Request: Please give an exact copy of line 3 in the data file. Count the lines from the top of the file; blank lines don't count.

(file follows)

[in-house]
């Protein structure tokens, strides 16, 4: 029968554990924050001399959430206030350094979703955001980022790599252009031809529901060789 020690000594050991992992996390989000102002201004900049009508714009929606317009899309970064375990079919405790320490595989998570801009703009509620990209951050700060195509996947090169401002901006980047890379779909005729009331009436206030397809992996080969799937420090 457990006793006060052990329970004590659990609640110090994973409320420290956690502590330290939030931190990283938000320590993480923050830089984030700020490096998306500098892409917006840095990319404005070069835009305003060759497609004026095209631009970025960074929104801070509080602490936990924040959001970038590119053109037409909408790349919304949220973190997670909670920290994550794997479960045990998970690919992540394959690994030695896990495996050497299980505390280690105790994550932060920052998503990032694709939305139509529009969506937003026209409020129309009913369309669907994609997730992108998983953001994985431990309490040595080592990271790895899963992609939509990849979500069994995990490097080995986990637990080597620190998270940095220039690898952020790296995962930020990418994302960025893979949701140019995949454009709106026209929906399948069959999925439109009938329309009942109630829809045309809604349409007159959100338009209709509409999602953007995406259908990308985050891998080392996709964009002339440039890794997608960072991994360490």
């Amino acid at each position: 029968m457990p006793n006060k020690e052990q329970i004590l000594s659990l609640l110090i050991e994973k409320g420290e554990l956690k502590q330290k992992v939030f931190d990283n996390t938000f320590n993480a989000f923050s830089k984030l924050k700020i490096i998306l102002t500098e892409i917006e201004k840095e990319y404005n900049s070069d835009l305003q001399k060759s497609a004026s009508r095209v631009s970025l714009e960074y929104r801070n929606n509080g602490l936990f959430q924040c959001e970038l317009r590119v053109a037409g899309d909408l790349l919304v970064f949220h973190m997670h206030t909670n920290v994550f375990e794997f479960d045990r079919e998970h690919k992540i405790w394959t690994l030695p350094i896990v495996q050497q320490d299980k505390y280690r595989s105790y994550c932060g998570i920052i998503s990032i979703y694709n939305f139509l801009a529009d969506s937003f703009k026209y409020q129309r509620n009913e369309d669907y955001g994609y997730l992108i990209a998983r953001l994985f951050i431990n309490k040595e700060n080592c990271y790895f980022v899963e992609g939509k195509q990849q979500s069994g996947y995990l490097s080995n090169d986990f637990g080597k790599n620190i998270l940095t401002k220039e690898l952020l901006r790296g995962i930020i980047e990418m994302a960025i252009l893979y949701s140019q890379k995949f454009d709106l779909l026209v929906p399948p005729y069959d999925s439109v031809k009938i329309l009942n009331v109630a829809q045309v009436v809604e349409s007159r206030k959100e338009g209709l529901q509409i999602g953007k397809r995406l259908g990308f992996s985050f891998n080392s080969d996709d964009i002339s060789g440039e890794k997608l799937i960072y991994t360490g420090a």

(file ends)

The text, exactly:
């Amino acid at each position: 029968m457990p006793n006060k020690e052990q329970i004590l000594s659990l609640l110090i050991e994973k409320g420290e554990l956690k502590q330290k992992v939030f931190d990283n996390t938000f320590n993480a989000f923050s830089k984030l924050k700020i490096i998306l102002t500098e892409i917006e201004k840095e990319y404005n900049s070069d835009l305003q001399k060759s497609a004026s009508r095209v631009s970025l714009e960074y929104r801070n929606n509080g602490l936990f959430q924040c959001e970038l317009r590119v053109a037409g899309d909408l790349l919304v970064f949220h973190m997670h206030t909670n920290v994550f375990e794997f479960d045990r079919e998970h690919k992540i405790w394959t690994l030695p350094i896990v495996q050497q320490d299980k505390y280690r595989s105790y994550c932060g998570i920052i998503s990032i979703y694709n939305f139509l801009a529009d969506s937003f703009k026209y409020q129309r509620n009913e369309d669907y955001g994609y997730l992108i990209a998983r953001l994985f951050i431990n309490k040595e700060n080592c990271y790895f980022v899963e992609g939509k195509q990849q979500s069994g996947y995990l490097s080995n090169d986990f637990g080597k790599n620190i998270l940095t401002k220039e690898l952020l901006r790296g995962i930020i980047e990418m994302a960025i252009l893979y949701s140019q890379k995949f454009d709106l779909l026209v929906p399948p005729y069959d999925s439109v031809k009938i329309l009942n009331v109630a829809q045309v009436v809604e349409s007159r206030k959100e338009g209709l529901q509409i999602g953007k397809r995406l259908g990308f992996s985050f891998n080392s080969d996709d964009i002339s060789g440039e890794k997608l799937i960072y991994t360490g420090a």